the EGSSE is to set minimum pay levels, which have a two-fold significance:
    providing a framework for the social protection of unskilled workers and
    acting as a guideline for negotiations at more specific levels - enterprise,
    industry-wide or occupational. Whatever is agreed at the level of the EGSEE
    covers, without exception, the whole of the private sector, as well as the
    broader public sector (public administration is excluded). The wages of
    public servants have until now been determined by the Government, but this
    will have to change following Greece's ratification of International Labour
    Organisation Conventions Nos. 151 and 154, which consolidate the right of
    public servants to collective bargaining.

  • Article
    27 Februar 1997

    Judging from a recent exchange of letters between a Dutch trade unions and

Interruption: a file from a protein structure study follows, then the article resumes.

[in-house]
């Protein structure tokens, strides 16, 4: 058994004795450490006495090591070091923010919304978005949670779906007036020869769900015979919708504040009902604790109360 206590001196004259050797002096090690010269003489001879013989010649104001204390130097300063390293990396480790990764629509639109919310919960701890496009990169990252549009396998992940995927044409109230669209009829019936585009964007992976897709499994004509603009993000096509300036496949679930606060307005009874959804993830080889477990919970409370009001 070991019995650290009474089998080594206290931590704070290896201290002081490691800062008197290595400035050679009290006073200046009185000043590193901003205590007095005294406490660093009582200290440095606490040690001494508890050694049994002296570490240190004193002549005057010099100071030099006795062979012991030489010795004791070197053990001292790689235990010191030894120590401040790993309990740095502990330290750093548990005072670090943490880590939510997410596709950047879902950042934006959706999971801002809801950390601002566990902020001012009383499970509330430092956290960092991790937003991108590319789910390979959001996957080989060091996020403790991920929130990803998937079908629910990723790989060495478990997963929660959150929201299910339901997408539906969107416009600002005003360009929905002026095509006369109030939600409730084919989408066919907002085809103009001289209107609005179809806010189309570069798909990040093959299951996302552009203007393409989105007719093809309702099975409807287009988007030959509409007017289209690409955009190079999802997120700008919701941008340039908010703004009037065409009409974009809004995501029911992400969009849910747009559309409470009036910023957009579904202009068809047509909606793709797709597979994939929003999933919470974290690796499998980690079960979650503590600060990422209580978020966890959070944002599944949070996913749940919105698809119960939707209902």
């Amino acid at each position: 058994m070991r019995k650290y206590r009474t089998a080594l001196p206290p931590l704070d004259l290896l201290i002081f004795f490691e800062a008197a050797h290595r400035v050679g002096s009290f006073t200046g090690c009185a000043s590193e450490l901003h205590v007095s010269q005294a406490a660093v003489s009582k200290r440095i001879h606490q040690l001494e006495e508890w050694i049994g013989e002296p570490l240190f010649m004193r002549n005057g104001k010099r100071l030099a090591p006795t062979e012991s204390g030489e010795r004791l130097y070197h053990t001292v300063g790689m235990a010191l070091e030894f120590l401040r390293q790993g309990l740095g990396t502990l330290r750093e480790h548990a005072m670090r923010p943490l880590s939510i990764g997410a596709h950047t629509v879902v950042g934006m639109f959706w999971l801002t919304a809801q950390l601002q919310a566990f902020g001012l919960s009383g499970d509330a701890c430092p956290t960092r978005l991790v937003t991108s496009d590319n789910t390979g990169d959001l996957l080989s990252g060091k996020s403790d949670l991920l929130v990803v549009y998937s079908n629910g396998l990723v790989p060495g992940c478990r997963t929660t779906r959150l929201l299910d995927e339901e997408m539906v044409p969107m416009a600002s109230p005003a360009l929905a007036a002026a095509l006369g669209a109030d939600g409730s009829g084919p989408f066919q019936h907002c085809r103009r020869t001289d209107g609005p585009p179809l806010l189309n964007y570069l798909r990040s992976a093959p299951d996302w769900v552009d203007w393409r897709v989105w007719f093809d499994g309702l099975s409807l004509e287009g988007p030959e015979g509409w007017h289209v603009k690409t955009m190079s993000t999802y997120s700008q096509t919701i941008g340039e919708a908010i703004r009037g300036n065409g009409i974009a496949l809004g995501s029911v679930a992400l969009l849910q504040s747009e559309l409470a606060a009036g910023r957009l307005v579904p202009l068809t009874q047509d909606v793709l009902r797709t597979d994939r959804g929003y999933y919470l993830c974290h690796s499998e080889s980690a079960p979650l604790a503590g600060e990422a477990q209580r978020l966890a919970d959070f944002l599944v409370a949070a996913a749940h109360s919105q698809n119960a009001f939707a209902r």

the Department of Justice, it would appear that cross-border cooperation
    between unions, let alone their international merger, is beset with legal

  • Article
    27 Februar 1997

    Nurses had threatened industrial action on 10 February 1997 in pursuit of a
    claim for a major overhaul in their pay structures and an improved early
    retirement scheme. However, the action was called off when the nurses
    accepted an IEP 85 million formula drawn up by the Labour Court, which
    includes the creation of a commission which will examine a range of issues
    related to the nursing profession. Four trade unions representing over 26,000
    nurses were involved in the dispute, the largest being the 16,000-strong